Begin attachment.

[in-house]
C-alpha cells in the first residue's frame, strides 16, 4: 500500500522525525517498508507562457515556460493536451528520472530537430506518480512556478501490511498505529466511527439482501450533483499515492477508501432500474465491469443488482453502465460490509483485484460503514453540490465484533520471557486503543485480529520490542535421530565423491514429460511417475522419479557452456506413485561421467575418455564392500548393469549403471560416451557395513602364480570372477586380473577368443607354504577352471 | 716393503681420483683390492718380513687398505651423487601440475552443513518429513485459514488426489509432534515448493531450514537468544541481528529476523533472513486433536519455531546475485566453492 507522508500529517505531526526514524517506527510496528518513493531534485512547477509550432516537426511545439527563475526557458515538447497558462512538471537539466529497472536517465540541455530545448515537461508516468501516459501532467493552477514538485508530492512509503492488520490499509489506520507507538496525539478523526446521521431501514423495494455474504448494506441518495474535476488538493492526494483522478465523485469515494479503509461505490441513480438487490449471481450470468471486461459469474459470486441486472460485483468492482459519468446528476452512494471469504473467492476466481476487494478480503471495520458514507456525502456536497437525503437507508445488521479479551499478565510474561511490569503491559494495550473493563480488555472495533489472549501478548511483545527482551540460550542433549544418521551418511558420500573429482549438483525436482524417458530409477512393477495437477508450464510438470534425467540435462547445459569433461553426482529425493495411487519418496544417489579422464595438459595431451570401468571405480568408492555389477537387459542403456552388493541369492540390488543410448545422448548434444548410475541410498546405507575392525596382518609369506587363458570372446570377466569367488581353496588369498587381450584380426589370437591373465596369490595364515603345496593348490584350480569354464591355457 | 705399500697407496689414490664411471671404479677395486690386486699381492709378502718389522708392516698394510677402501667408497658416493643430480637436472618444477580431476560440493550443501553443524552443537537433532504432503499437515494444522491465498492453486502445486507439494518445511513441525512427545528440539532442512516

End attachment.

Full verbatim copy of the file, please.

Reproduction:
[in-house]
C-alpha cells in the first residue's frame, strides 16, 4: 500500500522525525517498508507562457515556460493536451528520472530537430506518480512556478501490511498505529466511527439482501450533483499515492477508501432500474465491469443488482453502465460490509483485484460503514453540490465484533520471557486503543485480529520490542535421530565423491514429460511417475522419479557452456506413485561421467575418455564392500548393469549403471560416451557395513602364480570372477586380473577368443607354504577352471 | 716393503681420483683390492718380513687398505651423487601440475552443513518429513485459514488426489509432534515448493531450514537468544541481528529476523533472513486433536519455531546475485566453492 507522508500529517505531526526514524517506527510496528518513493531534485512547477509550432516537426511545439527563475526557458515538447497558462512538471537539466529497472536517465540541455530545448515537461508516468501516459501532467493552477514538485508530492512509503492488520490499509489506520507507538496525539478523526446521521431501514423495494455474504448494506441518495474535476488538493492526494483522478465523485469515494479503509461505490441513480438487490449471481450470468471486461459469474459470486441486472460485483468492482459519468446528476452512494471469504473467492476466481476487494478480503471495520458514507456525502456536497437525503437507508445488521479479551499478565510474561511490569503491559494495550473493563480488555472495533489472549501478548511483545527482551540460550542433549544418521551418511558420500573429482549438483525436482524417458530409477512393477495437477508450464510438470534425467540435462547445459569433461553426482529425493495411487519418496544417489579422464595438459595431451570401468571405480568408492555389477537387459542403456552388493541369492540390488543410448545422448548434444548410475541410498546405507575392525596382518609369506587363458570372446570377466569367488581353496588369498587381450584380426589370437591373465596369490595364515603345496593348490584350480569354464591355457 | 705399500697407496689414490664411471671404479677395486690386486699381492709378502718389522708392516698394510677402501667408497658416493643430480637436472618444477580431476560440493550443501553443524552443537537433532504432503499437515494444522491465498492453486502445486507439494518445511513441525512427545528440539532442512516